We first align this standard pump-probe setup and optimize the differential pump-probe signal, measured in HbCO using broadband pump pulses and a 500-Hz mechanical chopper (not shown) inserted on the pump beam. In a second step, we insert the calomel AOPDF (MIR Dazzler, Fastlite) on the pump beam, just after a half-wave plate (HWP) with its neutral axis initially horizontally aligned. Note that, in contrast with TeO2 or KDP crystals used in AOPDFs for visible or UV pulses, calomel crystals cannot be cut at arbitrary angles, so that the incoming beam is no longer at normal incidence. Due to the required 47° incidence angle  on the 22-mm long calomel crystal, the beam undergoes a significant lateral displacement. After translation of mirror M in order to collect the beam shown as dotted line 2, and appropriate adjustment of the pump-probe delay, the pump-probe signal is recovered and re-optimized. In a third step, the no-longer needed mechanical chopper is removed and the HWP neutral axis is rotated by 45°, so that the beam incident on the calomel crystal is now vertically polarized, i.e. along the crystal ordinary axis. The AOPDF software is parametrized so that an acoustic wave is sent through the transducer to the crystal at a repetition rate of 500 Hz, properly synchronized with the laser amplifier. This 500-Hz frequency actually corresponds to the optimal repetition frequency of our AOPDF. Indeed, although the maximum repetition frequency associated with our calomel crystal is as high as 40 kHz, the average power available with our current RF generator would result in a decrease of acoustic-wave peak power – and hence diffraction efficiency – for frequencies greater than 500 Hz. The acoustic waveform is chosen for diffracting a narrow-band pump pulse centered at 1951 cm−1, tuned to the n = 0 to n = 1 CO stretch transition in HbCO. After diffraction on the acoustic wave from vertical back to horizontal polarization, the shaped beam acquires an external angle of 11.0° with respect to the incident beam  (see solid line in Fig. 1). Mirror M is thus translated accordingly and rotated clockwise by half the diffraction angle, or 5.5°, so that the diffracted beam is sent along the previous direction of the pump beam. The differential pump-probe signal is then monitored by subtracting even (AOPDF OFF) from odd (AOPDF ON) probe spectra, allowing to recover and re-optimize the pump-probe signal by fine adjustment of the pump mirror placed just before the lens (again after proper adjustment of the pump-probe delay). Considering the 30% diffraction efficiency reported previously for a quasi-monochromatic acoustic wave  and the 5% overlap between incident and diffracted spectra, the AOPDF throughput is about 1.5%. Taking into account additional losses due to other optical elements in the beam path, we estimate the pulse energy to be around 100 nJ at the sample, allowing easy observation of the pump-probe signal. After this straightforward three-step procedure, we are now able to record pump-probe spectra with a pump pulse shape controlled by the AOPDF.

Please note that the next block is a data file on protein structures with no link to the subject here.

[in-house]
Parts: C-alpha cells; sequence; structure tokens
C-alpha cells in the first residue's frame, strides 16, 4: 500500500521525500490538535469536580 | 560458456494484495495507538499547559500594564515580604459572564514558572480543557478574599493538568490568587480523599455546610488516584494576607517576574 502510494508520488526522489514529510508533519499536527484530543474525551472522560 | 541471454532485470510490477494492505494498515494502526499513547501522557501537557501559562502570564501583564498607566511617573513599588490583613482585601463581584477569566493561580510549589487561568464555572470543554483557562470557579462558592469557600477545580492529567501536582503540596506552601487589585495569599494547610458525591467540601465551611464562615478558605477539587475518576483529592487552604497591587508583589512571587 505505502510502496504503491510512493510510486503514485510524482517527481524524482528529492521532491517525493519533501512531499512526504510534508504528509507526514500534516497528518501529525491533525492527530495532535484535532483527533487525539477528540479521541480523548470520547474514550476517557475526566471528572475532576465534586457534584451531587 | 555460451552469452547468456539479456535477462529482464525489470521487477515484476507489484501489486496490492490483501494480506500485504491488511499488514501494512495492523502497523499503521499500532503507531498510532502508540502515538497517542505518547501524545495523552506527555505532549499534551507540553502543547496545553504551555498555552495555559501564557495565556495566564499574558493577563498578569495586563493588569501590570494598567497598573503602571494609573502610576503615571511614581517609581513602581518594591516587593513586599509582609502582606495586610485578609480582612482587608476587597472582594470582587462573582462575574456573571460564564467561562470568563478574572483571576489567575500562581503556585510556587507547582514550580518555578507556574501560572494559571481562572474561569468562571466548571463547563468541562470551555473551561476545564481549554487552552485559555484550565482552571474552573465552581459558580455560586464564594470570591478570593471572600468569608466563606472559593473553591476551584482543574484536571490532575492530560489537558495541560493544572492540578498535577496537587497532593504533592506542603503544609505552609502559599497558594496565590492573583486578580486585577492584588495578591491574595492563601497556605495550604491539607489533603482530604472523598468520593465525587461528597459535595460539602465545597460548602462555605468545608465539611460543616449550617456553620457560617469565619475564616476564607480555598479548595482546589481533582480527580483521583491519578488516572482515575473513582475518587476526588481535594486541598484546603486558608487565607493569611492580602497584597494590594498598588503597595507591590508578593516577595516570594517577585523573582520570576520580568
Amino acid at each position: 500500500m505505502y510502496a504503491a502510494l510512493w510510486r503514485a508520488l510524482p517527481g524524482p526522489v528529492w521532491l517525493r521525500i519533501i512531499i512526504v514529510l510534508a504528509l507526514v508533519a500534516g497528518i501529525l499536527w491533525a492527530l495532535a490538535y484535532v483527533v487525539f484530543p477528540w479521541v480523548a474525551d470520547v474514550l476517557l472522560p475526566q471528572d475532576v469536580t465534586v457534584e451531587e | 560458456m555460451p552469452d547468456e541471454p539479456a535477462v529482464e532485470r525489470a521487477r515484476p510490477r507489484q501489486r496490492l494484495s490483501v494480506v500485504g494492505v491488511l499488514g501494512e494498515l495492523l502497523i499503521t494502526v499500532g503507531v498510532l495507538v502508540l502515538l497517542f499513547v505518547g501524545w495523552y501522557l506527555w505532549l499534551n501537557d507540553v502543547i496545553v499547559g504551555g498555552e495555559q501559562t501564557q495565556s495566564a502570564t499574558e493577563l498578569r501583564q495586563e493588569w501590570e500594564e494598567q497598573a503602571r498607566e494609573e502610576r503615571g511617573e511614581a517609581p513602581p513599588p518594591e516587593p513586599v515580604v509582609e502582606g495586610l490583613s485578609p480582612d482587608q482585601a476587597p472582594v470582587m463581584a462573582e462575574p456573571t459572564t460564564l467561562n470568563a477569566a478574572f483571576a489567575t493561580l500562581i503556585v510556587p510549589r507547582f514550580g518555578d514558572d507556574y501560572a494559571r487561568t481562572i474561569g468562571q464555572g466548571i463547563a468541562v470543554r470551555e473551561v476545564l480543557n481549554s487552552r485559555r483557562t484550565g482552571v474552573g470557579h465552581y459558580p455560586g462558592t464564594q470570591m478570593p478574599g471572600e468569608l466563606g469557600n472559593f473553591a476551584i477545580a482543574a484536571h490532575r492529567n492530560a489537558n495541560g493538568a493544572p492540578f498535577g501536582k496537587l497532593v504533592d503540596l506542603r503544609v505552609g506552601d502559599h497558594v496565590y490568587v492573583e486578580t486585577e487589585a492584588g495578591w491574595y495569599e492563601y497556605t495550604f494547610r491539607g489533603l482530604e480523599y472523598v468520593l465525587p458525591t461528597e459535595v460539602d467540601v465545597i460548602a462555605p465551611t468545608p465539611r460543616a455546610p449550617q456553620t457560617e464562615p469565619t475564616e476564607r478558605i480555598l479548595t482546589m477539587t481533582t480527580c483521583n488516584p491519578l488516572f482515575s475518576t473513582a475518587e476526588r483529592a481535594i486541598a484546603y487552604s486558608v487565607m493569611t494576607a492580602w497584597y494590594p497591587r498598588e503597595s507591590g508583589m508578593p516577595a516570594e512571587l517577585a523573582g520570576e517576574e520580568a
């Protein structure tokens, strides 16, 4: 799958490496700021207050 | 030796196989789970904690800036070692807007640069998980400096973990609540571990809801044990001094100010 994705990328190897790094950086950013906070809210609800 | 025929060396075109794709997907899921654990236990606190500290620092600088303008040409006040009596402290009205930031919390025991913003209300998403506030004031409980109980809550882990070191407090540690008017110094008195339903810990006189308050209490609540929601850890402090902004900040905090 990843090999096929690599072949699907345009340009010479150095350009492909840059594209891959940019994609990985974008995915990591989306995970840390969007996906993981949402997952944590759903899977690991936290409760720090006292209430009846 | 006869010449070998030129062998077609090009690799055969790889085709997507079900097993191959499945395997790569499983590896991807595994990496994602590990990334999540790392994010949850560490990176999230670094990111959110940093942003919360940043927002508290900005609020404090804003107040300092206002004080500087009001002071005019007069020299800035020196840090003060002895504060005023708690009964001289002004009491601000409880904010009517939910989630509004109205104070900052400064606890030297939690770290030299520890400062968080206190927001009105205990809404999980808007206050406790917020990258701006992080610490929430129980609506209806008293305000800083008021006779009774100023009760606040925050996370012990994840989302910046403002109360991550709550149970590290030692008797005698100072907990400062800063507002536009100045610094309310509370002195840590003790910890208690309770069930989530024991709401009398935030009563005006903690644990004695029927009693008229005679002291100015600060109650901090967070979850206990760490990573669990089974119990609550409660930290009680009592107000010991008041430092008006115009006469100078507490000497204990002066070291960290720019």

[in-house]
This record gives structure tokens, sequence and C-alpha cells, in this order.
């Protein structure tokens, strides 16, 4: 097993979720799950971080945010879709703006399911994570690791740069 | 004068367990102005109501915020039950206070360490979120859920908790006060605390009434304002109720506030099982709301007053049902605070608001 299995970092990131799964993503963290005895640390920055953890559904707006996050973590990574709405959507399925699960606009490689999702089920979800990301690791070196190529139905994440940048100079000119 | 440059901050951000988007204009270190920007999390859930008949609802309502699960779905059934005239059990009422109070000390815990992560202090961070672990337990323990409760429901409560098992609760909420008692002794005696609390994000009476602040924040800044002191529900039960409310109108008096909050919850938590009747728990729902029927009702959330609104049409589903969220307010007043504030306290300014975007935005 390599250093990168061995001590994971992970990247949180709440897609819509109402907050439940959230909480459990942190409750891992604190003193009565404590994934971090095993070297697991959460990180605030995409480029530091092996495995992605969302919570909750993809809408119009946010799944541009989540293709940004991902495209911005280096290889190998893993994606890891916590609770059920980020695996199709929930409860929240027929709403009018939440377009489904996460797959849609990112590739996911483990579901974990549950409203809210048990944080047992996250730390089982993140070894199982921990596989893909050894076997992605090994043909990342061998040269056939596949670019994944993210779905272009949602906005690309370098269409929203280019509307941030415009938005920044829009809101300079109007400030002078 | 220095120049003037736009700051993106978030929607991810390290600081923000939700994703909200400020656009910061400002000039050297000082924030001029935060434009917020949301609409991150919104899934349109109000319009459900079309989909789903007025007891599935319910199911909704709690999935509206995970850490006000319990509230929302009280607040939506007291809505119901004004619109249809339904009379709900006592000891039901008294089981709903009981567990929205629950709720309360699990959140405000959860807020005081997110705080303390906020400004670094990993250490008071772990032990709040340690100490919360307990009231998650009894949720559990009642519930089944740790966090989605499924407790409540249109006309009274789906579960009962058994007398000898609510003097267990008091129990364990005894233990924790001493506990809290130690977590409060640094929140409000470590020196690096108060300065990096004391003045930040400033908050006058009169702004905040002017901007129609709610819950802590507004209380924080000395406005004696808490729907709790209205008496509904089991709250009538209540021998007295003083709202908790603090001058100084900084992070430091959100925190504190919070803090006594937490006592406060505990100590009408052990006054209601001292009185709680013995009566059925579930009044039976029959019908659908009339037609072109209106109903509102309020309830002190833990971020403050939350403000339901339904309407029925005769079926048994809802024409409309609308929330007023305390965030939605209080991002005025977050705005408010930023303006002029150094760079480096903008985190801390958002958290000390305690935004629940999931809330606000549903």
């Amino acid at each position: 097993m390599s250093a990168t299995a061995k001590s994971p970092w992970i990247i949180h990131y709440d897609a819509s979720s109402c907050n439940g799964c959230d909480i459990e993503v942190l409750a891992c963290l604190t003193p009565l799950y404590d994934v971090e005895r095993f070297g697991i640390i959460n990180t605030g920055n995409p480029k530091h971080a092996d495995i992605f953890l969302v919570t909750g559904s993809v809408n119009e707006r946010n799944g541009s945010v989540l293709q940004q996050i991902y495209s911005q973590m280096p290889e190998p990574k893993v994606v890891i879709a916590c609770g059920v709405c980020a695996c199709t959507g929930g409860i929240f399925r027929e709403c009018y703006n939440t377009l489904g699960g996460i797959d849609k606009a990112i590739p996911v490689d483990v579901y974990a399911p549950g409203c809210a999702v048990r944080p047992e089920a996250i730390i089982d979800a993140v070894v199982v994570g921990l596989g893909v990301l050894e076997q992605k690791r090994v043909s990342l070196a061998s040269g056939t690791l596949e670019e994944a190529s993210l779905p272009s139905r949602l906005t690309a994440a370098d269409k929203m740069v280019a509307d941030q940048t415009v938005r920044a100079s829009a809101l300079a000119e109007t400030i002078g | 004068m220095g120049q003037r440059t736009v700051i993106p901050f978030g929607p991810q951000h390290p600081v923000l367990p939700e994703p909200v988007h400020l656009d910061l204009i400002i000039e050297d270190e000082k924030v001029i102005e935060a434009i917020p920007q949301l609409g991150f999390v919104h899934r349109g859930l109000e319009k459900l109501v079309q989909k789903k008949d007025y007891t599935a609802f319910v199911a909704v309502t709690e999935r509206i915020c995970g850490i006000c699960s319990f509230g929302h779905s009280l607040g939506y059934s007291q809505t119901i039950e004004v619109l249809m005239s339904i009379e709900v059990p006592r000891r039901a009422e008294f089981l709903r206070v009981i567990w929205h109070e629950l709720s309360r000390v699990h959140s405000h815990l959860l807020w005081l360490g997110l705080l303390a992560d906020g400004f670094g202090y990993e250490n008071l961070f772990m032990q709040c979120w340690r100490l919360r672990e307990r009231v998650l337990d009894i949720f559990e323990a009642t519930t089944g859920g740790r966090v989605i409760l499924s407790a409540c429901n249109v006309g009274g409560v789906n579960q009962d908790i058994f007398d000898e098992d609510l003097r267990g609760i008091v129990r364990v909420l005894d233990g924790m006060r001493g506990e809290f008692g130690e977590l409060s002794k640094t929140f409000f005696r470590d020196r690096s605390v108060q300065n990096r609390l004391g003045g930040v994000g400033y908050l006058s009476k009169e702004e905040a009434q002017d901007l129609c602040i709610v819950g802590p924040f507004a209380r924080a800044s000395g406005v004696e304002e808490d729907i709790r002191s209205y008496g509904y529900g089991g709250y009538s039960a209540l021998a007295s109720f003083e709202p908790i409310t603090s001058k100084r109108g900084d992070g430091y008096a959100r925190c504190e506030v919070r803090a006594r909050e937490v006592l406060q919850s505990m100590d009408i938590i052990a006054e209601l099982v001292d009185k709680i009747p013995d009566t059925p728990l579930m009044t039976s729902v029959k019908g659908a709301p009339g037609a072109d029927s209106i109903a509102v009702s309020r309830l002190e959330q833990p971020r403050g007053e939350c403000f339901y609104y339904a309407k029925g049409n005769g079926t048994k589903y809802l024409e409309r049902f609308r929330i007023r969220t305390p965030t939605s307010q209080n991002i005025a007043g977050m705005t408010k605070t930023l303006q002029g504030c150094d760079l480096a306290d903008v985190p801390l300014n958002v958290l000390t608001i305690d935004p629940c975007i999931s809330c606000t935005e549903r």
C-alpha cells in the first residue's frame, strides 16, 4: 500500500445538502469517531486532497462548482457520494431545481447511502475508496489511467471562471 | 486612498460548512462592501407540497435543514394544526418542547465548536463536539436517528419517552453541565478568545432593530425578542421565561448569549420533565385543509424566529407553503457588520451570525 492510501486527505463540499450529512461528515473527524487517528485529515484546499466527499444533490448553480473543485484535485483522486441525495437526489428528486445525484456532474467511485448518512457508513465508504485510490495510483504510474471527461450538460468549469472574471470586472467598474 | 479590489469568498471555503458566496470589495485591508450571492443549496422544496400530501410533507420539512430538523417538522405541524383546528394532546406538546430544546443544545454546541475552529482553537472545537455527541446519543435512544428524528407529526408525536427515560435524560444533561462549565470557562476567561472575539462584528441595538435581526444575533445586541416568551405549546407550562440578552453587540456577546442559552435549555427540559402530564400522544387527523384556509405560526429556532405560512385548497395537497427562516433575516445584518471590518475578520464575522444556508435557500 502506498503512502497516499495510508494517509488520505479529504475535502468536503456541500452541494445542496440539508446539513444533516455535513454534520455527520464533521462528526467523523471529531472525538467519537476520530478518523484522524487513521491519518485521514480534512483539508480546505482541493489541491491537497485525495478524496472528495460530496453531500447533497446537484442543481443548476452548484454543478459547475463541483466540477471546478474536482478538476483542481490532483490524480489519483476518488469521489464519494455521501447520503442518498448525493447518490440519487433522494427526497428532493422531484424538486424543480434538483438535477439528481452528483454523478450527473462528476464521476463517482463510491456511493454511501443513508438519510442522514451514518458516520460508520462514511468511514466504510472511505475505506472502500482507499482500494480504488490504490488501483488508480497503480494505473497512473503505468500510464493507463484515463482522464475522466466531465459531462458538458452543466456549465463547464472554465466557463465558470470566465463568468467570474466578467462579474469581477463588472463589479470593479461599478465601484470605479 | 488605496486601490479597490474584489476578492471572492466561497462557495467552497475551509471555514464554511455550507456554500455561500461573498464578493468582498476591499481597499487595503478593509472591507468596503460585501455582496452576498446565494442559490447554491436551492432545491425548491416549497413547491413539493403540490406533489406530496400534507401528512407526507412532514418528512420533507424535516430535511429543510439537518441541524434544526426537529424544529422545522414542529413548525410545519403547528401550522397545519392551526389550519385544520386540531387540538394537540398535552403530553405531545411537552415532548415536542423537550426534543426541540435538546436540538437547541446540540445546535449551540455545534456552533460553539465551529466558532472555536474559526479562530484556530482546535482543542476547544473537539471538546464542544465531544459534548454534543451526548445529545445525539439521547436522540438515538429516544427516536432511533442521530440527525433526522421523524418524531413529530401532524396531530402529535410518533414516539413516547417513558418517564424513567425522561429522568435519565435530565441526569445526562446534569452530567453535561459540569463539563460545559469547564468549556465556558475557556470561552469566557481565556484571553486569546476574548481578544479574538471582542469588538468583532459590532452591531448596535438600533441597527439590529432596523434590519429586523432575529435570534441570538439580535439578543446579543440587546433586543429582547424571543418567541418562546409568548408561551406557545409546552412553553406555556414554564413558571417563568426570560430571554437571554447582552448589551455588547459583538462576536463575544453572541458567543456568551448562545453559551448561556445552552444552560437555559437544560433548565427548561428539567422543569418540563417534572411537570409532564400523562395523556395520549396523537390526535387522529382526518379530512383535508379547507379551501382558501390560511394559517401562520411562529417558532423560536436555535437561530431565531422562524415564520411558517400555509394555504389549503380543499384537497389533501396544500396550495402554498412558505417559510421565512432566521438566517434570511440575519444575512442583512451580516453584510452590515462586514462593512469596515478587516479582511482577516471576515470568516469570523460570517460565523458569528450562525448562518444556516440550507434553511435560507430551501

A well-known issue in 2DIR and 2DES is that even a small amount of scattered pump will be strongly enhanced through spectral interference with the probe, thus providing an unwanted contribution to the measured differential pump-probe signal. Furthermore, as the relative phase between pump and probe pulses is not locked, the interference pattern is unstable which makes it more difficult to remove by a mere subtraction. It has been shown previously that phase cycling provides an elegant method to address this issue [6,7,22]. This is easily implemented here, by applying with the pulse shaper a π phase shift to every other diffracted pump pulse, thus changing the sign of the interference pattern. The detrimental scattered pump interference then averages out.
For frequency-domain 2DIR spectroscopy, we use a convenient feature of the Dazzler known as the “sequence” mode, allowing preloading of a series of waveforms that can be applied on a pulse-by-pulse basis and repeated continuously. As shown in Fig. 2, a scan of N different pump pulse frequencies can be achieved by preloading a series of 2N pump waveforms, with the pump center frequency changing every other pump pulse and a π phase shift between odd and even pump pulses, as discussed above. This pump-pulse sequence is applied to the AOPDF at a repetition rate of 500 Hz, so that even probe pulses can be used for recording reference spectra, when no pump is applied to the sample. The total pulse sequence thus corresponds to 4N probe pulses, and is repeated every 4N msec for appropriate data averaging of the 2DIR spectrum.
3. Results and discussion